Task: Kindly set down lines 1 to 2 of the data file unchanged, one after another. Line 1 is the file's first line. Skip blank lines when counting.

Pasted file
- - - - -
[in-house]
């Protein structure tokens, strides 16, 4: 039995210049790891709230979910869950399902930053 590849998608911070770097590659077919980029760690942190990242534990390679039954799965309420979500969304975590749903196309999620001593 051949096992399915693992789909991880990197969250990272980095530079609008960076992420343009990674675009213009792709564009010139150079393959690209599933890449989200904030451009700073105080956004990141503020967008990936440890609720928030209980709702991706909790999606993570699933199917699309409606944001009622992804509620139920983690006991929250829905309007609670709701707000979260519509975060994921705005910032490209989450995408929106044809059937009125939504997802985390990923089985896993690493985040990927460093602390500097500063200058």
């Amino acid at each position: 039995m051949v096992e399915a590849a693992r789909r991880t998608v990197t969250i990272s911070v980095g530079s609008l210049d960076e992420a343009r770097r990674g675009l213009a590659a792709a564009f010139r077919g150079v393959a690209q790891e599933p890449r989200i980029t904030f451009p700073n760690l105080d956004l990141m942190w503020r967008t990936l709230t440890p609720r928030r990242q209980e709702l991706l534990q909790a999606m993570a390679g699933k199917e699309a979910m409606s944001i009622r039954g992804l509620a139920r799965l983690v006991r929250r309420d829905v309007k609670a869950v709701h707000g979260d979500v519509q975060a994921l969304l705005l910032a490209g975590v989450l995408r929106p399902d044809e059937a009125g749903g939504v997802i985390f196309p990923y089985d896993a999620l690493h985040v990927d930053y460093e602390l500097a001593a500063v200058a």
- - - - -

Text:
[in-house]
């Protein structure tokens, strides 16, 4: 039995210049790891709230979910869950399902930053 590849998608911070770097590659077919980029760690942190990242534990390679039954799965309420979500969304975590749903196309999620001593 051949096992399915693992789909991880990197969250990272980095530079609008960076992420343009990674675009213009792709564009010139150079393959690209599933890449989200904030451009700073105080956004990141503020967008990936440890609720928030209980709702991706909790999606993570699933199917699309409606944001009622992804509620139920983690006991929250829905309007609670709701707000979260519509975060994921705005910032490209989450995408929106044809059937009125939504997802985390990923089985896993690493985040990927460093602390500097500063200058």